USA TODAY spoke with Benedict Cumberbatch about channeling Dr. Seuss’ “brilliant” Grinch.
The English actor, 42, has played cantankerous genius types, from Marvel’s Doctor Strange to Sherlock Holmes. But Cumberbatch knew he was stepping up that game revisiting the conniving Grinch from Theodor Seuss Geisel’s (aka Dr. Seuss) children’s book and the classic Chuck Jones 1966 TV special “How the Grinch Stole Christmas!”
“That’s the joy: Vicariously or not, you get a thrill out of some of his meanness,” says Cumberbatch, speaking by phone from New York, where the animated movie premiered last week with an avocado-green carpet. But there’s Grinch love, too, in the new version (in theaters Friday). USA TODAY spoke to a surprisingly joyful Cumberbatch about donning Christmas sweaters, driving like a Grinch and what makes him crazy during the holidays.
Question: Sensitive actors would hate that call saying, “You’re the perfect Grinch!” How did that go down?
Benedict Cumberbatch: I have my moments. But, I thought, “Christ, it’s a bit early for being called out as a Grinch, isn’t it?” One of my first questions, in all seriousness was, why me? They said, “We love your voice.” So I gave them a Grinch voice, quite animal-y with an American dialect. They went, “No, we’d like your voice.” Then I got it. They saw a correlation between casting Benedict Cumberbatch as the Grinch. They saw Sherlock, and outsiders, somewhat socially awkward, who can be occasionally rude. I said, “I might not be the right guy.” I had to stick to my guns: “You cannot release a film with an English Grinch. It’s got to be an American.”
Q: Is your argument undermined by the fact that English actor Boris Karloff voiced the Grinch in the original TV special with a British accent?
Cumberbatch: Did he? I haven’t seen the original. I loved the book but haven’t seen either of the other versions (the TV special or the 2000 Jim Carrey movie). I’m looking forward to seeing both now that I’m free of them influencing what I was doing. But there is something classically American in the rhyming scheme that lends itself much more to an American accent.
Q: Do people understand that the Grinch ethos is laudable in some areas, such as his stance against Christmas commercialism?
Cumberbatch: He’s proven right and wrong. But when you start stealing toys from kids, it doesn’t go down so well. That’s a pretty hard sell at Christmas.
Q: Does the Grinch offer freedom to be grumpy over the holidays?
Cumberbatch: There are certain things that are going to grind you down. I’ve worked in a shop over the Christmas season, with the holiday track repeating. It drives you insane. And your Christmas spirit gets really, really tested. I’m not as high on Christmas as the Whos of Whoville. But I’m not as Grinchy about it as the Grinch. I’m somewhere in a happy English, cynical, medium place about the whole thing.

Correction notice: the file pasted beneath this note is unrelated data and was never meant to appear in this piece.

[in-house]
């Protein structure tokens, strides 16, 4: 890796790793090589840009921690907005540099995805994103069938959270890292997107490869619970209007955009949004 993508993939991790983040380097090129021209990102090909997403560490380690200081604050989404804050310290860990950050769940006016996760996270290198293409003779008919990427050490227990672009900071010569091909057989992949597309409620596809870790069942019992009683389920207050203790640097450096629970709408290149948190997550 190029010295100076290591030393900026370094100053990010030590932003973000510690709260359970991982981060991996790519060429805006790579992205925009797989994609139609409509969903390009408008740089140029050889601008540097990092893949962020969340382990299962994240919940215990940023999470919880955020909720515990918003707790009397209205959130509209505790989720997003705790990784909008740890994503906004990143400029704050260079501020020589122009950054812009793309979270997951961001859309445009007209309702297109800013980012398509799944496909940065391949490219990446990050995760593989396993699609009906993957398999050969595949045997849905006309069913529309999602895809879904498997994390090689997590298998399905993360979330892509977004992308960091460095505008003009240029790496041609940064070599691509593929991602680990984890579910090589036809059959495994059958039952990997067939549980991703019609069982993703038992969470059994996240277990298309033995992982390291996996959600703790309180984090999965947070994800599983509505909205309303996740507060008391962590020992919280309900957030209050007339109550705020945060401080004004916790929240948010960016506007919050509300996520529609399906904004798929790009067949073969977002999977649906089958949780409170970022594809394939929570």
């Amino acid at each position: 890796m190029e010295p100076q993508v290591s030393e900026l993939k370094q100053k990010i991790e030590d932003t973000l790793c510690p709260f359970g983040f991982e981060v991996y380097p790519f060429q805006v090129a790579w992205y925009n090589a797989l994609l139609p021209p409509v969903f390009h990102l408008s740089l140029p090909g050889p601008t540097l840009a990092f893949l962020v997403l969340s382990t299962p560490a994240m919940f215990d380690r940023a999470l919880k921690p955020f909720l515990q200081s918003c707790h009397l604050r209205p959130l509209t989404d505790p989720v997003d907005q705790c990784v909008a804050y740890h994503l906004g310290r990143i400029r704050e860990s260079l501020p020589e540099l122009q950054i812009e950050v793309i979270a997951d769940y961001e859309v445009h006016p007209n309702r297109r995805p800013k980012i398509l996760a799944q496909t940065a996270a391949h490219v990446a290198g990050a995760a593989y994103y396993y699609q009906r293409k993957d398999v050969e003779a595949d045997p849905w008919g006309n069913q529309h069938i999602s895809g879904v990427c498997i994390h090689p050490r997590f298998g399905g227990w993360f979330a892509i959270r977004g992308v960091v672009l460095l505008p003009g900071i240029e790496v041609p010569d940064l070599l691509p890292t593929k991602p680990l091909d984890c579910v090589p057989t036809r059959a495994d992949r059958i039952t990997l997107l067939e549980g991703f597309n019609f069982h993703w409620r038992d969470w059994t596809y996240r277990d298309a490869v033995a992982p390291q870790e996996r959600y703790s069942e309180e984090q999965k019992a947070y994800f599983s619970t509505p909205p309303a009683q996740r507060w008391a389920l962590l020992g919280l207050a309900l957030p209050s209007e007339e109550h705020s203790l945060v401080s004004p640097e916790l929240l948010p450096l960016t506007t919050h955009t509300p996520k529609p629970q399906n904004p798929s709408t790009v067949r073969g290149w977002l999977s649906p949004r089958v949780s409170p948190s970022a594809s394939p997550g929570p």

Q: What holiday aspect brings out your Grinch?
Cumberbatch: Definitely plastic winds me up at Christmas with the amount of waste and short-term joy. Beyond that, I’m human behind the wheel. Everyone can get lost within their world and feel like they are driving on Mount Crumpit and the world is at fault. I can get Grinchy in a car. I get quite Grinchy when I’m hangry or jet-lagged. That happens. But I don’t have too much to get Grinchy about, honestly. And I love Christmas for the reasons this film celebrates.
Q: Did you ever pull the Grinch card, get grumpy while recording and say it was for character reasons?
Cumberbatch: I prepped for this by getting very Grinchy about doing another recording session, saying the same line 500 times. That’s enough to put you in the Grinch spirit. But it was always a joy going into the Soho recording studio. There would be a healthy breakfast shot of something green-looking with a bit of ginger. I’d have one to get my green on, go downstairs with a smile on my face and then get cracking.
Q: Christmas is a great time for villains. Who’s your favorite?
Cumberbatch: Hans Gruber in “Die Hard.” It is a Christmas film in my book.
Q: Christmas controversy! Others?
Cumberbatch: Bill Murray in “Scrooged.” A wonderful anti-hero rather than a villain. That’s one I can watch every time it’s on with one of my favorite movie closing numbers, “Put A Little Love In Your Heart.” Great song.
Q: Would you play Scrooge?
Cumberbatch: I’ve been offered in the past. I shouldn’t talk about offers. Maybe. It’s a story that’s been told a lot. Superlatively.
Q: Have you ever worn a Christmas sweater?
Cumberbatch: Never. Not knowingly anyway. Not once I could dress myself and had some control of my wardrobe.
Q: So you’re anti-Christmas sweater?
Cumberbatch: I’m not anti-Christmas sweater. I would just rather other people walk around as good target practice.
Q: What mantra gets you through the holidays?
Cumberbatch: Only (fill in the number) days to go. No, to be honest, I’ve worked so to the wire the last few holiday seasons, all I’m looking at is the gold at the end of the rainbow: family and friends behind a closed door with no other demands. That is the only Christmas present I could ever want these days.
Dr. Seuss’ classic Christmas tale “The Grinch” returns to the big screen this holiday season.
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